Granted, therefore, that a creature were its own act of being, as God is, the act of being of the creature would still.not have the character of good except on the supposition of its relation to its Creator; and it would, by that fact , still be called good by participation and not absolutely in its essential constitution. But the divine act of being, which has the character of good even if nothing else is presupposed, has this character of itself. This is what Boethius seems to have meant.
Answers to Difficulties
1. A creature cannot fail to be good with essential goodness, which is goodness in a qualified sense; yet it can fail to be good with accidental goodness, which is absolute and unqualified goodness. That goodness, moreover, which is referred to from the viewpoint of the substantial act of being is not the very essence of the thing but is a participated act of being. This is true even if the relation to the first act of being subsisting by itself is presupposed.
2. A thing has from the same source being and goodness in a qualified sense, 1.e., in its substantial existence; but it does not formally have from the same source being without qualification and goodness without qualification, as is clear from what has been said. For this reason the conclusion does not follow.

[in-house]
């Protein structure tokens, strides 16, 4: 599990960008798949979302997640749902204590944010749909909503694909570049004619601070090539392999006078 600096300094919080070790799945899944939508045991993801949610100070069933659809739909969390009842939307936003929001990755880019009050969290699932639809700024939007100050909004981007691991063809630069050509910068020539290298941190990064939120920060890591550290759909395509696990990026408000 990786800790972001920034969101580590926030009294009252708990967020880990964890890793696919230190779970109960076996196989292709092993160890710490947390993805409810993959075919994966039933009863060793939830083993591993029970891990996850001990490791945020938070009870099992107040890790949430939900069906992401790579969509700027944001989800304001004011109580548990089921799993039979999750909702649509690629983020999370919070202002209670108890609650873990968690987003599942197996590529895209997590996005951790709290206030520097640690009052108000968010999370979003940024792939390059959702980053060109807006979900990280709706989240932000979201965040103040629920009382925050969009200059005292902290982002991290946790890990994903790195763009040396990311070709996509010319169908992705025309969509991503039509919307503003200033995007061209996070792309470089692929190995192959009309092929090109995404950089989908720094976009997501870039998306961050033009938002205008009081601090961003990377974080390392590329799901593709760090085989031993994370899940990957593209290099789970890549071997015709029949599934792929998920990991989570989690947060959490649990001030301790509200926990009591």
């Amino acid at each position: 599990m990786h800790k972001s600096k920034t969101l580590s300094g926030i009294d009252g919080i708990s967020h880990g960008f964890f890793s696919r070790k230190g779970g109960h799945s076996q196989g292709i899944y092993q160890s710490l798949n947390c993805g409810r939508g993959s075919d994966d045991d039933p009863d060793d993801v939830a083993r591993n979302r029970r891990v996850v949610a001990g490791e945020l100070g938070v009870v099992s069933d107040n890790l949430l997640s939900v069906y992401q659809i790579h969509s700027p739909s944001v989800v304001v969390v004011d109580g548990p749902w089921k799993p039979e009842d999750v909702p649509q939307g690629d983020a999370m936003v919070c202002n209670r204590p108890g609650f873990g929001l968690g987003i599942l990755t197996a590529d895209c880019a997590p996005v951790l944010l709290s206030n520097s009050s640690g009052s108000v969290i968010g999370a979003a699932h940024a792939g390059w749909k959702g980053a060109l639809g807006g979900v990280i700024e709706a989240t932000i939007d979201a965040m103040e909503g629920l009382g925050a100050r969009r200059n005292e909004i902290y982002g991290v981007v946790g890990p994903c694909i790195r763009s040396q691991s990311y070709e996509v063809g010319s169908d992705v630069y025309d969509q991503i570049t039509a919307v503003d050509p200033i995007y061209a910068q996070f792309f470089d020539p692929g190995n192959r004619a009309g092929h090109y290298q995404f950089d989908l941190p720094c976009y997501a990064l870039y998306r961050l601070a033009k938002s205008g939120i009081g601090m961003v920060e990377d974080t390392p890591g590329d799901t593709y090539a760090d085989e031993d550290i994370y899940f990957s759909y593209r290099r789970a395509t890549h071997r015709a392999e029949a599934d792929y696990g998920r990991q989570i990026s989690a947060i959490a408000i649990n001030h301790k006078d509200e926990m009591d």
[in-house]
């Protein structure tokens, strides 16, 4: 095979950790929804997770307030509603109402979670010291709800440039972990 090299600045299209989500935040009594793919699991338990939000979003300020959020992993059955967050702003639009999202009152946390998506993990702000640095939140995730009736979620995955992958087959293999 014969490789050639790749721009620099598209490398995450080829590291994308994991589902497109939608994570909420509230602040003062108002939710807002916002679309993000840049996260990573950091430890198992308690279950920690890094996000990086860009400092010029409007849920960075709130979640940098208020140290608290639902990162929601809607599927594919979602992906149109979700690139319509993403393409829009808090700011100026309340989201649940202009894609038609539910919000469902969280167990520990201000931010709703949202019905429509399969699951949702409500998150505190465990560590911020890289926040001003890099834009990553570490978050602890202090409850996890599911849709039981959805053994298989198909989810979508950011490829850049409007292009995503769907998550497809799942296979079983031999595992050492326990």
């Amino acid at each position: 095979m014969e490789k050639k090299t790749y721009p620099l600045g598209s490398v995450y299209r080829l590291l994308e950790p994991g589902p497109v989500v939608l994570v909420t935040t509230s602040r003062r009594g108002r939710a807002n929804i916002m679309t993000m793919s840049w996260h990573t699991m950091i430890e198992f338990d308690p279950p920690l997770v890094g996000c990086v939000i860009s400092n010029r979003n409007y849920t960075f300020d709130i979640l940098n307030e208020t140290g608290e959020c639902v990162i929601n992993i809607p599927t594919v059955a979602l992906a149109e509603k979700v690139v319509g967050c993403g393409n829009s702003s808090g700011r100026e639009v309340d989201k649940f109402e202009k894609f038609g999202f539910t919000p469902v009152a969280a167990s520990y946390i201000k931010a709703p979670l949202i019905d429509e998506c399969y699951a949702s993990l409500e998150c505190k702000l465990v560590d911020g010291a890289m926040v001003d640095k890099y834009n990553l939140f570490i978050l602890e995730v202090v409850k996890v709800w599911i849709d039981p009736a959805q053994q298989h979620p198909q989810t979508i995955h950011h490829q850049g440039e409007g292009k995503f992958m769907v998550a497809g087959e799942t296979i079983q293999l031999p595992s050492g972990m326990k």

3-4. The same answer applies.
5. A creature is from God not only in its essence but also in its act of existing, which constitutes the chief characteristic of substantial goodness; and also in its additional perfections, which constitute its absolute goodness. These are not the essence of the thing. And furthermore, even the relation by which the essence of the thing is referred to God as its source is distinct from the essence.
6. An essence is denominated good in the same way as it is denominated a being. It is good by participation, then, just as it has existence by participation. Existence and good taken in general are simpler than essence because more general, since these are said not only of essence but also of what subsists by reason of the essence and even, too, of accidents.
7. The predication of the one which is interchanged with being is based upon the note of negation which it adds to being. But good does not add to being a negation but essentially consists in something positive. There is consequently no parallel.